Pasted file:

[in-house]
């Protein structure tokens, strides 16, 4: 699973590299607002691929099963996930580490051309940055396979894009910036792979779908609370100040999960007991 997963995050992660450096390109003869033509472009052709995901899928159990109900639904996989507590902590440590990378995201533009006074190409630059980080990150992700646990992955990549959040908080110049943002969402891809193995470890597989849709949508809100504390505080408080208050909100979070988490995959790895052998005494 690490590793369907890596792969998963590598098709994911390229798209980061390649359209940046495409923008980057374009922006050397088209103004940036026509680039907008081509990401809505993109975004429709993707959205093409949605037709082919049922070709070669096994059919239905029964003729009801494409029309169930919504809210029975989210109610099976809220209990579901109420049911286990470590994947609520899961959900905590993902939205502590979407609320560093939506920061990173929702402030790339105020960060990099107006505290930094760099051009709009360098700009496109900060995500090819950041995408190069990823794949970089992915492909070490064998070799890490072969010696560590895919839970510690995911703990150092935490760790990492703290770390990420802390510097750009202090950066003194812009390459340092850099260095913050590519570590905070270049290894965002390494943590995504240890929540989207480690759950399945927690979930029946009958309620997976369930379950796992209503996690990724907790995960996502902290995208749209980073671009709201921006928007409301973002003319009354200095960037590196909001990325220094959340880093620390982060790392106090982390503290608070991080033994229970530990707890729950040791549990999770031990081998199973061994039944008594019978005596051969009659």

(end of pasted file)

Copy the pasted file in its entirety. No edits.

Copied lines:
[in-house]
């Protein structure tokens, strides 16, 4: 699973590299607002691929099963996930580490051309940055396979894009910036792979779908609370100040999960007991 997963995050992660450096390109003869033509472009052709995901899928159990109900639904996989507590902590440590990378995201533009006074190409630059980080990150992700646990992955990549959040908080110049943002969402891809193995470890597989849709949508809100504390505080408080208050909100979070988490995959790895052998005494 690490590793369907890596792969998963590598098709994911390229798209980061390649359209940046495409923008980057374009922006050397088209103004940036026509680039907008081509990401809505993109975004429709993707959205093409949605037709082919049922070709070669096994059919239905029964003729009801494409029309169930919504809210029975989210109610099976809220209990579901109420049911286990470590994947609520899961959900905590993902939205502590979407609320560093939506920061990173929702402030790339105020960060990099107006505290930094760099051009709009360098700009496109900060995500090819950041995408190069990823794949970089992915492909070490064998070799890490072969010696560590895919839970510690995911703990150092935490760790990492703290770390990420802390510097750009202090950066003194812009390459340092850099260095913050590519570590905070270049290894965002390494943590995504240890929540989207480690759950399945927690979930029946009958309620997976369930379950796992209503996690990724907790995960996502902290995208749209980073671009709201921006928007409301973002003319009354200095960037590196909001990325220094959340880093620390982060790392106090982390503290608070991080033994229970530990707890729950040791549990999770031990081998199973061994039944008594019978005596051969009659």